Scrapbooker at Heart

So, I left a successful direct sales business and took some time to figure out what I wanted to do when I grew up. I am the kind of person who needs to work and to do something creative. And although teaching fulfilled both of those needs, that wasn't a consideration. After more than 10 years of being my own boss, it would be too hard to go back to the classroom where I couldn't even go to the bathroom when I wanted.

My mom sent me a newspaper article about a woman who started a greeting card about young moms (she actually cut it out of the newspaper and mailed it via snail mail - I'm surprised I didn't save it because you know, I'm a scrapbooker at heart). At the same time, a girlfriend sent me a card that spoke to my situation without being cutsy or sappy. And I started to think . . .

I'm a storyteller. It's how I scrapbook. It's how I send Christmas cards. It's how I celebrate. So I started drafting stories about women. The stories were snapshots of every day things. Some are directly from my life and some are inspired from conversations I eavesdropped on.

I'm not an artist, but I am creative. I figured out how to draw a person so that she looked like a person, and then I got out my scrapbooking software and built backgrounds by putting together shapes. I found a local printer, got a college kid to build a website and launched the first batch of .

We just re-released these cards that get packed and unpacked with every move. And they are on sale.

Celebrate every day,


July 21, 2018 by Kelly Northcott

Before My Heart Beats

My degrees are in education, and I was a special ed. teacher for about 10 years. I taught elementary kids with severe behavioral disorders, and as you can imagine, no one does that long enough to retire. (I became a special ed. teacher because I told the people who set up student teaching assignments that I didn't care where I went as long as I only had to take one bus to get there. But that's a story for another time.)

About 8 years into my career, one of my friends told me she started a business teaching scrapbooking classes in people's homes. I hosted one of these classes and learned that I could do it too because it was a direct sales company. At the time, I thought there were just 2 direct sales companies - Tupperware and Avon. I had no idea that I could buy pretty much anything I wanted from direct sales companies.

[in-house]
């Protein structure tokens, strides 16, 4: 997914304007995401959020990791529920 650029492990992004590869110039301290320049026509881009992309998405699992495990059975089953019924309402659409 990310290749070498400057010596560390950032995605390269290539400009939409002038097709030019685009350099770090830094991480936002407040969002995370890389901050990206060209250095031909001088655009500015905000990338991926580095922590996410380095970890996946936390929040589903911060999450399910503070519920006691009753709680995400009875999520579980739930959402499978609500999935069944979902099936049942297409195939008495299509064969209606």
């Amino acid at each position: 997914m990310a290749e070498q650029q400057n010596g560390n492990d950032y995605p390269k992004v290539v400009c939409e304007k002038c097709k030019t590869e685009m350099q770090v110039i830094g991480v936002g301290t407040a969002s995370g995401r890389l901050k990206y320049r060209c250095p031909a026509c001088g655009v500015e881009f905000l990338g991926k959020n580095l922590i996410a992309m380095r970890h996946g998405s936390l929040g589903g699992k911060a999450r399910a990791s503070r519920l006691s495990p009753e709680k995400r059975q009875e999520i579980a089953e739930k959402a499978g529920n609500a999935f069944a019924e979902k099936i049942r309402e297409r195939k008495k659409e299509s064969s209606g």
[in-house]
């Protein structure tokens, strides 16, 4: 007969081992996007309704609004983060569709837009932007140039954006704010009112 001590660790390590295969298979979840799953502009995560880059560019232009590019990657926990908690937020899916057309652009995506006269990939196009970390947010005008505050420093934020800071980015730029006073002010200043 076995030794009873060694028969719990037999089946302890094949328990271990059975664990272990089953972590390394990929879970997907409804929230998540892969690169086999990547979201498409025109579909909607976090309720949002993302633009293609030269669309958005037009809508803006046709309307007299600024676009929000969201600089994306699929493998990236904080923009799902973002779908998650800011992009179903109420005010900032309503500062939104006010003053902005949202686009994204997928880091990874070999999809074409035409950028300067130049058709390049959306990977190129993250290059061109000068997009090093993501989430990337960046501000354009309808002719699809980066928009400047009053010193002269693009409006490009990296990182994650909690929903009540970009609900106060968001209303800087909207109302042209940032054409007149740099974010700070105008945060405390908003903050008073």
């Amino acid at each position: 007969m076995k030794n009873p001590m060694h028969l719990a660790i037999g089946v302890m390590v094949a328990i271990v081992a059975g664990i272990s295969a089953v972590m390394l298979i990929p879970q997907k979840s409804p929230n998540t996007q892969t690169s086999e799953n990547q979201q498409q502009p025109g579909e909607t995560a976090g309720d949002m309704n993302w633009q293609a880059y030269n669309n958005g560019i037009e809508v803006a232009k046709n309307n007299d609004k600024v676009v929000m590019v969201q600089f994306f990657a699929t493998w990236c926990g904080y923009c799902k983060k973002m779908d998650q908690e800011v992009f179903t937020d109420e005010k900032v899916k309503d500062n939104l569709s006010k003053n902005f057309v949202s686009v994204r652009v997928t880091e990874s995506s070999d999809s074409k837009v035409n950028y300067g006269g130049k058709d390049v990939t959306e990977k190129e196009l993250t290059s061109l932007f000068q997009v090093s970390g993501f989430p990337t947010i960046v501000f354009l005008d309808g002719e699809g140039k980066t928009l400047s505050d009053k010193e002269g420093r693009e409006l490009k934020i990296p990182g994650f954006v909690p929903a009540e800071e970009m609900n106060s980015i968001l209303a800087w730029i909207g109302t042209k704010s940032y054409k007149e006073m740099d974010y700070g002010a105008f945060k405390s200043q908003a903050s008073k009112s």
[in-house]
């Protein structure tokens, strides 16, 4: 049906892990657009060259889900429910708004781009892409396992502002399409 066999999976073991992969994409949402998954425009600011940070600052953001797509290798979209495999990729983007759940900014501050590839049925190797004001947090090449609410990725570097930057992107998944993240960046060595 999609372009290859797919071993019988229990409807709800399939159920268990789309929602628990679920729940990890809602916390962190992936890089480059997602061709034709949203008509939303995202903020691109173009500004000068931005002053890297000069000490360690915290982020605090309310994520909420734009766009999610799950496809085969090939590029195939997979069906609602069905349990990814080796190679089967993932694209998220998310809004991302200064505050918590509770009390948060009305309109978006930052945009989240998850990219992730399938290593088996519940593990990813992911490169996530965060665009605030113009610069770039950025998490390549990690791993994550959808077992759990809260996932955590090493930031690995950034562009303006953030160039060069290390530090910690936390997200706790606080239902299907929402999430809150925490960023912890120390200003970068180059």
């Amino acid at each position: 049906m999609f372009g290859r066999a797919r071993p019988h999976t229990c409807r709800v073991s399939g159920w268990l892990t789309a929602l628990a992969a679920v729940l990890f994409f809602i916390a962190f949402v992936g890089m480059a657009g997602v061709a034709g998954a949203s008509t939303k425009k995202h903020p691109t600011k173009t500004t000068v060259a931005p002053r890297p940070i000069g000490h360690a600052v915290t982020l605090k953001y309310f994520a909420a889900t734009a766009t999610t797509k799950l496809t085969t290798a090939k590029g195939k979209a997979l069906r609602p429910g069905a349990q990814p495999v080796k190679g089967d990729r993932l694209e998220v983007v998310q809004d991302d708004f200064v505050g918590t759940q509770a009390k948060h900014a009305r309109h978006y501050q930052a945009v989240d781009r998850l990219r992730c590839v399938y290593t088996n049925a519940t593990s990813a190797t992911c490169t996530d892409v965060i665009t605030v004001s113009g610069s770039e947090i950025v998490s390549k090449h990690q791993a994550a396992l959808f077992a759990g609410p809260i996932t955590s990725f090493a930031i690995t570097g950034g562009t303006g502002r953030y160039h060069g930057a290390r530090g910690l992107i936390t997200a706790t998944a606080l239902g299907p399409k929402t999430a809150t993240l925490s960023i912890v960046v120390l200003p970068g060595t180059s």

I bought the start up kit and figured that I'd do a party here and there, stock up on a lifetime of supplies and quit in a couple of years. I had no idea how big and diverse and wonderful the direct sales world was. A couple of years later I did quit, but it was my teaching job that I left. 

I built my Creative Memories business to the point where I was consistently in the top 1% of the company, earned lots of incentive trips, and most importantly, made lifetime connections and friends. I had a large customer base and a productive team. I attribute that to providing excellent customer service, staying connected to my team and to writing a lot of notes.

Back then, not everyone had email, and some people only checked their emails every now and then (which doesn't mean every other hour like it does today). So, I wrote handwritten notes. I wrote thank you notes to party guests whether they purchased or not. I wrote thank you notes to hostesses when they booked and after they had their parties. I wrote woo hoo notes to team members when they did something right and boo hoo notes when things didn't go right.for them.

I loved my business. Until I didn't. Maybe it was the economy of 2008, changes in the company and the scrapbooking industry or the fact that we were gearing up for a cross-country move and our girls were leaving the nest. But I knew it was time for me to transition out of my business.

Celebrate every day,

July 18, 2018 by Kelly Northcott